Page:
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22 states contest COVID-19 vaccine mandate for health care workers

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Attorneys general file petition to withdraw requirement.

The federal government should withdraw its COVID-19 vaccine mandate for health care workers, according to a petition from 22 state attorneys general.

A coalition of states has requested the administration of President Joe Biden and the U.S. Centers for Medicare & Medicaid Services (CMS) stop requiring shots and boosters for physicians and other clinicians of health care facilities that participate in Medicare and Medicaid programs.

The mandate violates the rights of health care workers and worsened medical staffing shortages in rural and western states, said Montana Attorney General Austin Knudsen, who is leading the group. The other states involved are: Louisiana, Tennessee, Arizona, Alabama, Alaska, Arkansas, Florida, Indiana, Kansas, Kentucky, Mississippi, Missouri, Nebraska, New Hampshire, Ohio, Oklahoma, South Carolina, Texas, Utah, Virginia, and Wyoming.

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“The Biden administration relied on a purported emergency to sidestep its normal requirements and rush through its flagrantly unconstitutional mandate,” Knudsen said in the news release. “But evidence available at that time, and evidence that has emerged since, demonstrates that full vaccination doesn’t prevent infection or transmission. Breakthrough infections are common, and studies increasingly show heightened health risks associated with the vaccines.

“The mandate has limited many patients’ access to needed medical care and imposed substantial costs on patients and healthcare workers without any corresponding benefits,” Knudsen said. “The Biden administration should have never imposed this mandate, and CMS should now throw it in the trash bin where it belongs.”

The current petition was filed under the Administrative Procedures Act requesting CMS and the U.S. Department of Health and Human Services (HHS) take immediate action to repeal its interim final rule (IFR) and state surveyor guidance of November 2021. Those require participating healthcare facilities to “develop and implement policies and procedures to ensure that all staff are fully vaccinated for COVID-19,” according to Knudsen’s office.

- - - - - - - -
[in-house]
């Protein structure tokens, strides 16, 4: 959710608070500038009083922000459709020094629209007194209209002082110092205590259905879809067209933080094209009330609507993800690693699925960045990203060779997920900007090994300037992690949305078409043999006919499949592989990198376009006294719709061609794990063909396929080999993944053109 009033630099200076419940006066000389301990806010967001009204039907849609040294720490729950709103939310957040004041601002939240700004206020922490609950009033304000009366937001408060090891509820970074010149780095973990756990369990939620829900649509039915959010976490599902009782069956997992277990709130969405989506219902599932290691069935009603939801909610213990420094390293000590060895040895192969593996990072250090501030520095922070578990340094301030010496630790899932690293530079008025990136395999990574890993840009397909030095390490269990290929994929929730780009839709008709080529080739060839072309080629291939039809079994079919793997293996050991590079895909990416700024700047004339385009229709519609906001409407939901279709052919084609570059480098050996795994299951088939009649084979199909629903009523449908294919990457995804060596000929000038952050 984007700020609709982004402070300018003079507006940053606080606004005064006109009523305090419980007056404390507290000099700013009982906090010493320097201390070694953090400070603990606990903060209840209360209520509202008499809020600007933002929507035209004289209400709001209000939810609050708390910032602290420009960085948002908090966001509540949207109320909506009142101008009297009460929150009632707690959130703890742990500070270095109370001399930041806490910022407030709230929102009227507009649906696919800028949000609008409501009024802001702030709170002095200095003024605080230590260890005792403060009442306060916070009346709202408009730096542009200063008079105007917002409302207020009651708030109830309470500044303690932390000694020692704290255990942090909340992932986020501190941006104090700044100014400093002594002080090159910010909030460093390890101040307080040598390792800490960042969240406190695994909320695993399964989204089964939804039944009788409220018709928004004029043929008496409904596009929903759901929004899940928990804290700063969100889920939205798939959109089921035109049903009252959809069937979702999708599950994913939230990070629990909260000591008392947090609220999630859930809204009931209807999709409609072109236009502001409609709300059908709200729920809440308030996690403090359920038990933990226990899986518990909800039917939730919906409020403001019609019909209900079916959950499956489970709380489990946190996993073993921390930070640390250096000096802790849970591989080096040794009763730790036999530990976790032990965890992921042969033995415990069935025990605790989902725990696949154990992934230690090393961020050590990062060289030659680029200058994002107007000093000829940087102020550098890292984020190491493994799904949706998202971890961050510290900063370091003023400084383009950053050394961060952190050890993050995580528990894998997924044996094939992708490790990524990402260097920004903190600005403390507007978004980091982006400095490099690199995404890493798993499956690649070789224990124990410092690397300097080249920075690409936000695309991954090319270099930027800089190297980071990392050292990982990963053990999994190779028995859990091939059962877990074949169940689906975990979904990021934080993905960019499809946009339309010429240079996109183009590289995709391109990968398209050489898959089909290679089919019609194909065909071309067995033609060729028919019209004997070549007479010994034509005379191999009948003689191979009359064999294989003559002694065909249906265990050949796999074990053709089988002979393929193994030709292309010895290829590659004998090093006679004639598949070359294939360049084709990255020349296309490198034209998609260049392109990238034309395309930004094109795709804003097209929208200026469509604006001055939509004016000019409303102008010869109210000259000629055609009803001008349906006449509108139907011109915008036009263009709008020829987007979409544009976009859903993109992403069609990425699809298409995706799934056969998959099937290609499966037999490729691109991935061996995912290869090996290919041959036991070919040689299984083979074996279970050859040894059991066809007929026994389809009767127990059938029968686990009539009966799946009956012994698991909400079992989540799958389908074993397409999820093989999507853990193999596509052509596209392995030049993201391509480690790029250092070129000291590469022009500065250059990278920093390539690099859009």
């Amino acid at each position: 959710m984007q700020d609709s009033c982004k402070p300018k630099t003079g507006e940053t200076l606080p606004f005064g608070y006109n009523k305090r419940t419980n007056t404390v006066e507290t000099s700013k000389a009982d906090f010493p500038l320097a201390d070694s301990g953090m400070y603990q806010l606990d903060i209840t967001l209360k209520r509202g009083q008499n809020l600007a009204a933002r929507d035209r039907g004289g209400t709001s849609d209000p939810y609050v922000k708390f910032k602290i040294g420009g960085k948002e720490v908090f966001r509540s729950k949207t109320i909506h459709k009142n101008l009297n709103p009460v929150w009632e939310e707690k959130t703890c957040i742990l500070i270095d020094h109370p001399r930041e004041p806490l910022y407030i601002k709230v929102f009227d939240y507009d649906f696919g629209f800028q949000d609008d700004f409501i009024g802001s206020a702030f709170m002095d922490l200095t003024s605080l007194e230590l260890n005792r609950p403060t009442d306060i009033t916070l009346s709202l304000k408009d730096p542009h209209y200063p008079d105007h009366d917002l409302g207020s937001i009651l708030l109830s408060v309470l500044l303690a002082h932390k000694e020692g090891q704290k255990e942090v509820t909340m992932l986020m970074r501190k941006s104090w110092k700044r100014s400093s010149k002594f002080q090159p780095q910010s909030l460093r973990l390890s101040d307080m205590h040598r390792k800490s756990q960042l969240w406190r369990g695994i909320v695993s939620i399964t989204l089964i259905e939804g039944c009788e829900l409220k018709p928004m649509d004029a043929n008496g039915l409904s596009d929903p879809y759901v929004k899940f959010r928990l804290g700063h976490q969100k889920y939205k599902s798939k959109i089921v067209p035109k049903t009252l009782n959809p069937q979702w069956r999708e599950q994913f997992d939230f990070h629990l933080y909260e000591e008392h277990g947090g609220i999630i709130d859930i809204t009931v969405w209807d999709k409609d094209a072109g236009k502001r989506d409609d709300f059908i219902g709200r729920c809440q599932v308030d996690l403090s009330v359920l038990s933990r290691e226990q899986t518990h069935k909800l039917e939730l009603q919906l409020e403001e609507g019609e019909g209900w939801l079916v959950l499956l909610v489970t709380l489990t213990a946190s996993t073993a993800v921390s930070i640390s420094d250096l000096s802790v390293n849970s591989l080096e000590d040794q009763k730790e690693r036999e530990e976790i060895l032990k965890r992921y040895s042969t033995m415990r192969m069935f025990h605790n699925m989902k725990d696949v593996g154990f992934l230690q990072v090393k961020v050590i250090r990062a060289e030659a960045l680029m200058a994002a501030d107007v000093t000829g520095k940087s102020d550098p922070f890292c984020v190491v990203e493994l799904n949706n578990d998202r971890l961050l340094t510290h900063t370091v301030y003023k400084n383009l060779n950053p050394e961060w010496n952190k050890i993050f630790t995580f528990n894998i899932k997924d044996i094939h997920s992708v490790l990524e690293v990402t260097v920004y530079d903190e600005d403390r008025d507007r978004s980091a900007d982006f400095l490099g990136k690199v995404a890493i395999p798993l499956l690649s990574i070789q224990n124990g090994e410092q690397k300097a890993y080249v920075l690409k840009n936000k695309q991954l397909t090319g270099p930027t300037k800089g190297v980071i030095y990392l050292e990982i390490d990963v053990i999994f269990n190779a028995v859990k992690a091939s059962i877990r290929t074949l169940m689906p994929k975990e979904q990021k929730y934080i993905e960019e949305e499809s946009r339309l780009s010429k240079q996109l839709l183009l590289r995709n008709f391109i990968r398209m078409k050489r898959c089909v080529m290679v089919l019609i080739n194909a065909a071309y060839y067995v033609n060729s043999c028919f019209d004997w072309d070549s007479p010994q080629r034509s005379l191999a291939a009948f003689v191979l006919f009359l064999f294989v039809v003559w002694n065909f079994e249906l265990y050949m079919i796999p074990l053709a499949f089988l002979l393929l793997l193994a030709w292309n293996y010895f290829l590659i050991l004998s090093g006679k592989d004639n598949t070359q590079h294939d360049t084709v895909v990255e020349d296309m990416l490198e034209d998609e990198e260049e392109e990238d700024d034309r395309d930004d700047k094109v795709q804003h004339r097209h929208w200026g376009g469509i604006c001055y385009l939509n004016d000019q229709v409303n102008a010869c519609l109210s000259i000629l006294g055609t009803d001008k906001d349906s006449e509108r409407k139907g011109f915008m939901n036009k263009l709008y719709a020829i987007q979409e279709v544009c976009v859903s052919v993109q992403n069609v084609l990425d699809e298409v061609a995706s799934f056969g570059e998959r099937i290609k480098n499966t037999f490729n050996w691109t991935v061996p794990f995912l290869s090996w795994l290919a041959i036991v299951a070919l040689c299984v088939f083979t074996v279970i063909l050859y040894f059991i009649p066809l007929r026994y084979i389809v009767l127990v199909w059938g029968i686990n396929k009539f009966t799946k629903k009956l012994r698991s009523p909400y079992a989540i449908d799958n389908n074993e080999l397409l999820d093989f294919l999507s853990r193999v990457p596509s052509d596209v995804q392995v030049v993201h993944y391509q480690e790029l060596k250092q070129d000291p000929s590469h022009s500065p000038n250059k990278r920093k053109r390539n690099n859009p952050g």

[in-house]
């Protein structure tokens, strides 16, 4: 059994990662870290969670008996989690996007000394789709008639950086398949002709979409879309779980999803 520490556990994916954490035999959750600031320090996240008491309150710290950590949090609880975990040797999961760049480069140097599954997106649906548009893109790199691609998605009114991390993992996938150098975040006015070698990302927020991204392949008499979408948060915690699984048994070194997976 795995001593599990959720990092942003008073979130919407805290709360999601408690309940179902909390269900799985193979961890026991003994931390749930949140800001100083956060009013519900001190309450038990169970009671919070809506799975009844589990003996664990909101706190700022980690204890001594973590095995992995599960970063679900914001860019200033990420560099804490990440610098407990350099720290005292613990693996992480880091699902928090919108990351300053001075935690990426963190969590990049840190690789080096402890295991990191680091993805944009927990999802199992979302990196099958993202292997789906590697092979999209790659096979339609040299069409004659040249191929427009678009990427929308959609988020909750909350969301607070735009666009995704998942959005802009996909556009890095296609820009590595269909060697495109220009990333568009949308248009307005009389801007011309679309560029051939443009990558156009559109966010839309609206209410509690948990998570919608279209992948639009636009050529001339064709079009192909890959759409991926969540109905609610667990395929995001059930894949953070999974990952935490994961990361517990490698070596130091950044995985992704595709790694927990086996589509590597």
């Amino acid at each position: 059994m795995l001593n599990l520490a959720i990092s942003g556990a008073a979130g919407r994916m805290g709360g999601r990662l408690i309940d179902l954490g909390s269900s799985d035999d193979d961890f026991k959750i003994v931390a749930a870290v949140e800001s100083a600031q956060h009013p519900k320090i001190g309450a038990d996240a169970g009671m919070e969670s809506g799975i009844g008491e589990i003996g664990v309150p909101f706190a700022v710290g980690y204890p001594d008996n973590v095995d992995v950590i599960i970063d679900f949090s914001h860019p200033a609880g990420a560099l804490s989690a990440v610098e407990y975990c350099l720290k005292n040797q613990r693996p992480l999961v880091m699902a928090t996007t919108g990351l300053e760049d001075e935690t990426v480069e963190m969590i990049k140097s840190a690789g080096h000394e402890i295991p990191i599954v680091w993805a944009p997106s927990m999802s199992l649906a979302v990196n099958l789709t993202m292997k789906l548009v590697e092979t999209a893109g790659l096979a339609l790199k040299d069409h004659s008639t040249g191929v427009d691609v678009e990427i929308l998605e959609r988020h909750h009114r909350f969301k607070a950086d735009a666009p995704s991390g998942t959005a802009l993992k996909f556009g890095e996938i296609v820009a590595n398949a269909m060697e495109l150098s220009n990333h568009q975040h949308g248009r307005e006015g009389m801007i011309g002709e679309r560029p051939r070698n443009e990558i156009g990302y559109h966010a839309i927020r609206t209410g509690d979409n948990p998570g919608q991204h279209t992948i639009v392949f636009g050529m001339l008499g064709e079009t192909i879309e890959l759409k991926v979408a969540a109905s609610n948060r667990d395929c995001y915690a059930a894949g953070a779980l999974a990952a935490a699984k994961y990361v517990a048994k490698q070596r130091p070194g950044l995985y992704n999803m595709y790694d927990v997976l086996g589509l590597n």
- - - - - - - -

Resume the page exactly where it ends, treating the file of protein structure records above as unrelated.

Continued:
It was not immediately clear exactly how many workers were affected by the mandate. Knudsen said the requirement could affect as many as 10 million health care workers and suppliers across the nation, and that CMS estimated that 2.4 million were unvaccinated when it issued the IFR. In November 2021, CMS estimated the number at about 76,000 providers with more than 17 million health care workers across the country.

“As a result of the IFR, significant numbers of their citizens who are healthcare employees have been forced to submit to bodily invasion, navigate exemption processes, or lose their jobs and their livelihoods,” the petition stated. “All their citizens will suffer as a result of the predictable and conceded exacerbation of labor shortages in hospitals and other healthcare facilities.”

The federal rule came months after health care groups began calling for mandatory COVID-19 vaccines for workers in health care organizations. The American College of Physicians, the American Hospital Association, and other groups supported the move, while the Biden administration wanted broader vaccine mandates among large employers.


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